Spring Semester 2013
Easements: Implied Easements and Irrevocable Licenses
Reading Assignment: Pages 534-542, 550-553
1. Suppose that Frank owns Blueacre, an undeveloped 20-acre parcel in Missouri bounded on the south by a public road. Frank divides Blueacre in half and conveys the northern half to Jane. The deed says nothing about an easement for access across Frank's retained land, and Jane's parcel is now landlocked.
a. Why should the law permit Jane to argue that she has an implied easement of necessity?
b. Under Missouri law, which by statute allows for private condemnation of a right of way (as discussed in note 4, page 542) to benefit landlocked land, could Jane acquire an implied easement of necessity, or should she be limited to the statutory remedy?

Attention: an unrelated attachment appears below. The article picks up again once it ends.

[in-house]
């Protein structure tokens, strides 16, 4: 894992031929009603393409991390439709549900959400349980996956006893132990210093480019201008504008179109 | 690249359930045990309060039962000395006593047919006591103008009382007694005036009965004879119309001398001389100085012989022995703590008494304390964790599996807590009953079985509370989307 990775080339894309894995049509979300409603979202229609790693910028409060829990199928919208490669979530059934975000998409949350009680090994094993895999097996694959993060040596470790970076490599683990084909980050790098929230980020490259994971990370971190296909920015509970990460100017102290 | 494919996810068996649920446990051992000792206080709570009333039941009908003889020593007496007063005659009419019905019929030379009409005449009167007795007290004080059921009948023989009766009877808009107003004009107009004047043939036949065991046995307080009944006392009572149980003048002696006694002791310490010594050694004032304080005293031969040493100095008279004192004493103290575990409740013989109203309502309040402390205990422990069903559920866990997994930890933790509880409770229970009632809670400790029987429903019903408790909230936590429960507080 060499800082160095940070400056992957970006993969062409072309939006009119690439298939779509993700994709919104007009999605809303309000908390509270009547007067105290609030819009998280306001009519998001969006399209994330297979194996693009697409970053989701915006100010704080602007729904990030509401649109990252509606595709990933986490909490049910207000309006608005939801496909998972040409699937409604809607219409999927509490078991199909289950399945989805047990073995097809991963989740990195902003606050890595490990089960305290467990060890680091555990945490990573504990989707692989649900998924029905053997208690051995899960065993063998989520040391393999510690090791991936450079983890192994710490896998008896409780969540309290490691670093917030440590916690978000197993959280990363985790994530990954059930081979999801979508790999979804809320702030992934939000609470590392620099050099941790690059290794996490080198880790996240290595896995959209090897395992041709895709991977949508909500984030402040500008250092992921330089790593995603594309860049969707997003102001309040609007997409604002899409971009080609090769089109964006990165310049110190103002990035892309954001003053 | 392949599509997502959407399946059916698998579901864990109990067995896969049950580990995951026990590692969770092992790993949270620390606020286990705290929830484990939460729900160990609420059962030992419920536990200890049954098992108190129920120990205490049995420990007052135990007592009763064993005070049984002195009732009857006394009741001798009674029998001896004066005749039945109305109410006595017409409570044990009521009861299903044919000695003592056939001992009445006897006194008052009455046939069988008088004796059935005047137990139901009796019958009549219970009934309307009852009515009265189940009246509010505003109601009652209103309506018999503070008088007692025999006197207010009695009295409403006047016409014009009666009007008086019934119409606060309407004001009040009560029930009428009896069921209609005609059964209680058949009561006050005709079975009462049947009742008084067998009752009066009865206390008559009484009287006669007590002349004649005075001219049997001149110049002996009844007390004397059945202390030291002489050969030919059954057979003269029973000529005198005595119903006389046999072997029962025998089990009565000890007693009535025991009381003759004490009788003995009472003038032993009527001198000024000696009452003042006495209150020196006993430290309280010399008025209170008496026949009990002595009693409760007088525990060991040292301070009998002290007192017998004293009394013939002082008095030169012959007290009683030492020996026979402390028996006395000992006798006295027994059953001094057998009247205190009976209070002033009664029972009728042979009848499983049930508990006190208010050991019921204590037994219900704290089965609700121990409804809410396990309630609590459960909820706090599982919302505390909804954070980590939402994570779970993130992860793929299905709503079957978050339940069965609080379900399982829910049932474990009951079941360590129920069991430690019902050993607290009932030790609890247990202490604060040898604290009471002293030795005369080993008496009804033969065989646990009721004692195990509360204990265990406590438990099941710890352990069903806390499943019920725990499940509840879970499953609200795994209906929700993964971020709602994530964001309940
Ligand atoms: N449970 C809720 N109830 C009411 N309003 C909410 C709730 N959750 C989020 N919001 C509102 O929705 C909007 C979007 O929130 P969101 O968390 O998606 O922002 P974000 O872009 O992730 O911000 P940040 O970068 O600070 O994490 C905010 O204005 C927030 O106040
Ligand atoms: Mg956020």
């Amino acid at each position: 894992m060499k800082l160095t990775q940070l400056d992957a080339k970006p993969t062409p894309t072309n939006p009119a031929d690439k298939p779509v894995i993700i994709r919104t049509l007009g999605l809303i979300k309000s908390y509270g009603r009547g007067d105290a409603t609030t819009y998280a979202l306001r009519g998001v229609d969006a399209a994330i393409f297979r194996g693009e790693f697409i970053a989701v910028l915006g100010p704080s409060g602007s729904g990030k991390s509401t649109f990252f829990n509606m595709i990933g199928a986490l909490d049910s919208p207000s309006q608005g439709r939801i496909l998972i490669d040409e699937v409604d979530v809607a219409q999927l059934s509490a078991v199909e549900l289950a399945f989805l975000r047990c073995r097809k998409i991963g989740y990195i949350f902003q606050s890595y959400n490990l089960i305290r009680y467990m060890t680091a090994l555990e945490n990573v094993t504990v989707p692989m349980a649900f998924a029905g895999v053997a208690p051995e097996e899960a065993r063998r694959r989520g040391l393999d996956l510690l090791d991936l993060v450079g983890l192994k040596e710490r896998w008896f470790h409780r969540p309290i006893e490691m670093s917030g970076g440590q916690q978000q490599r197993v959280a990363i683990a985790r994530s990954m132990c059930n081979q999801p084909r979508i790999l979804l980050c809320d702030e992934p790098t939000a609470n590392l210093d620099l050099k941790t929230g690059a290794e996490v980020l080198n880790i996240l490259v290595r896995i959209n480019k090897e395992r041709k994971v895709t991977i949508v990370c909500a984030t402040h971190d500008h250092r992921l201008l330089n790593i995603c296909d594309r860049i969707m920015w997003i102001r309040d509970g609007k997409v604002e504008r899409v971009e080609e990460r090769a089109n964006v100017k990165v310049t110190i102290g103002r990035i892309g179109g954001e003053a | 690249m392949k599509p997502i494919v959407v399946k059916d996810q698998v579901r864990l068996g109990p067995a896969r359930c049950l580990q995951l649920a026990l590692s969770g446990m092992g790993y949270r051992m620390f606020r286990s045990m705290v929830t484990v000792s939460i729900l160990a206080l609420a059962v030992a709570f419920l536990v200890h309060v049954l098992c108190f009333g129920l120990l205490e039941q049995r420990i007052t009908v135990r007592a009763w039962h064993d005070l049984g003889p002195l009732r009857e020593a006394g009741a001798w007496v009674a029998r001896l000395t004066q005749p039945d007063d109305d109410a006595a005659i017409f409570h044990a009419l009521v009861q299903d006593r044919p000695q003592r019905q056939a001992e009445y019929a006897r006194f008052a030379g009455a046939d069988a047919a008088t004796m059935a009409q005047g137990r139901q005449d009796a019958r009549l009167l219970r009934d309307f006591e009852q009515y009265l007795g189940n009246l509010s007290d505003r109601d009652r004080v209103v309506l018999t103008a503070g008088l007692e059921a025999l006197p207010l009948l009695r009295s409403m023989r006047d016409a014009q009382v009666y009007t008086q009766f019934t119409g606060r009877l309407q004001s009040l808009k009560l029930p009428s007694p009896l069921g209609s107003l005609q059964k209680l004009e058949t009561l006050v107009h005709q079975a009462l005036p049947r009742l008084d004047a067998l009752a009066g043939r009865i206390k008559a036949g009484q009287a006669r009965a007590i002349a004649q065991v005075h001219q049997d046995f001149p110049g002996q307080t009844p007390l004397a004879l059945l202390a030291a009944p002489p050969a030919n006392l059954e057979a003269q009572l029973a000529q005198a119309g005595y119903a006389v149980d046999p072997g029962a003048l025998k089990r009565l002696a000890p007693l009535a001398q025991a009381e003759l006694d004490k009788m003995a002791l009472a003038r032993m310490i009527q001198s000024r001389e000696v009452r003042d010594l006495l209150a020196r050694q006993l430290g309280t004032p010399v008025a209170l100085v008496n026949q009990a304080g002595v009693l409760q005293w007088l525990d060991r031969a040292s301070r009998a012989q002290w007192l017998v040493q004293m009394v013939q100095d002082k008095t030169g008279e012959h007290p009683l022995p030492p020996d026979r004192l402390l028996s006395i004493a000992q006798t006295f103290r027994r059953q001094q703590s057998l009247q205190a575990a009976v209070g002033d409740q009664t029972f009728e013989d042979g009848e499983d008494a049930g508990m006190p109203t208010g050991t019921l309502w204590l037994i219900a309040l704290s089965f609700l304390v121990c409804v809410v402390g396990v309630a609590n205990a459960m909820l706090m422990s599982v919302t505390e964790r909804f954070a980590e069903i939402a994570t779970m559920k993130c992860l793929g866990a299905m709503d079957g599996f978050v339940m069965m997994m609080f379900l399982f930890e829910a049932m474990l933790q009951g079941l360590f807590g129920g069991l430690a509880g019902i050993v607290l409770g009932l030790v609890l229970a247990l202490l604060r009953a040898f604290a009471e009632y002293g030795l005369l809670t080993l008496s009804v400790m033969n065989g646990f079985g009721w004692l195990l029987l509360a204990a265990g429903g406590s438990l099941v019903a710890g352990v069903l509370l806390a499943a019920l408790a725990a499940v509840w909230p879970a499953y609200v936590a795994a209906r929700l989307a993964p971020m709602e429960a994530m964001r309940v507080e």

c. If Jane wants to build a home on the land, what advice would you give Jane as to how she should proceed in order to resolve questions about access to the land?
2. In the Bob's Ready to Wear case, could the Parmans argue that they had acquired the following kinds of easements or rights over the parking lot parcel: (a) a prescriptive easement? (b) an implied easement of necessity? (c) an implied quasi-easement? (d) an irrevocable license (sometimes called easement by estoppel)?
4. Suppose that immediately after the litigation in Bob's Ready to Wear, the Weavers had announced plans to build an office building on the former parking lot parcel. Based on these plans, the Weavers send a letter to the Parmans stating that they consider the Parmans' "license" to be revoked. The Parmans seek an injunction to prevent the Weavers' development unless the development permits customer parking and access for the Parmans. What arguments would you make for the Parmans? For the Weavers? How should the court evaluate this situation? What additional information, if any, do you need?